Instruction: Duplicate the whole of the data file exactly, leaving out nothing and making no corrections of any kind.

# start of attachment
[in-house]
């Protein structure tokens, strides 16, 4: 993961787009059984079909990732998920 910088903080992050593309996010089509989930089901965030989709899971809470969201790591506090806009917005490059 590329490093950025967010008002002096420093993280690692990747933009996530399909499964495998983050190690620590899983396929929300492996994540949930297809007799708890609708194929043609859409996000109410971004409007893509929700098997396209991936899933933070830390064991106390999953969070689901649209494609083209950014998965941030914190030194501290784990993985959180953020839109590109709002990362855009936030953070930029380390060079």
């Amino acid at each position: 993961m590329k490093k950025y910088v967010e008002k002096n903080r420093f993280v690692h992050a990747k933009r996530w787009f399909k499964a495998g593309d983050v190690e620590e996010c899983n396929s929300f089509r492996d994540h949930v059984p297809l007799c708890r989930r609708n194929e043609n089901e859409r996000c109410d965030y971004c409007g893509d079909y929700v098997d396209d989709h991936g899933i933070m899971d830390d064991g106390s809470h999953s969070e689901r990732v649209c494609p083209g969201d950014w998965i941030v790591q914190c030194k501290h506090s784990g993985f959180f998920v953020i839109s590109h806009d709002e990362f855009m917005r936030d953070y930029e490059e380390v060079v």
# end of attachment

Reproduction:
[in-house]
């Protein structure tokens, strides 16, 4: 993961787009059984079909990732998920 910088903080992050593309996010089509989930089901965030989709899971809470969201790591506090806009917005490059 590329490093950025967010008002002096420093993280690692990747933009996530399909499964495998983050190690620590899983396929929300492996994540949930297809007799708890609708194929043609859409996000109410971004409007893509929700098997396209991936899933933070830390064991106390999953969070689901649209494609083209950014998965941030914190030194501290784990993985959180953020839109590109709002990362855009936030953070930029380390060079």
């Amino acid at each position: 993961m590329k490093k950025y910088v967010e008002k002096n903080r420093f993280v690692h992050a990747k933009r996530w787009f399909k499964a495998g593309d983050v190690e620590e996010c899983n396929s929300f089509r492996d994540h949930v059984p297809l007799c708890r989930r609708n194929e043609n089901e859409r996000c109410d965030y971004c409007g893509d079909y929700v098997d396209d989709h991936g899933i933070m899971d830390d064991g106390s809470h999953s969070e689901r990732v649209c494609p083209g969201d950014w998965i941030v790591q914190c030194k501290h506090s784990g993985f959180f998920v953020i839109s590109h806009d709002e990362f855009m917005r936030d953070y930029e490059e380390v060079v």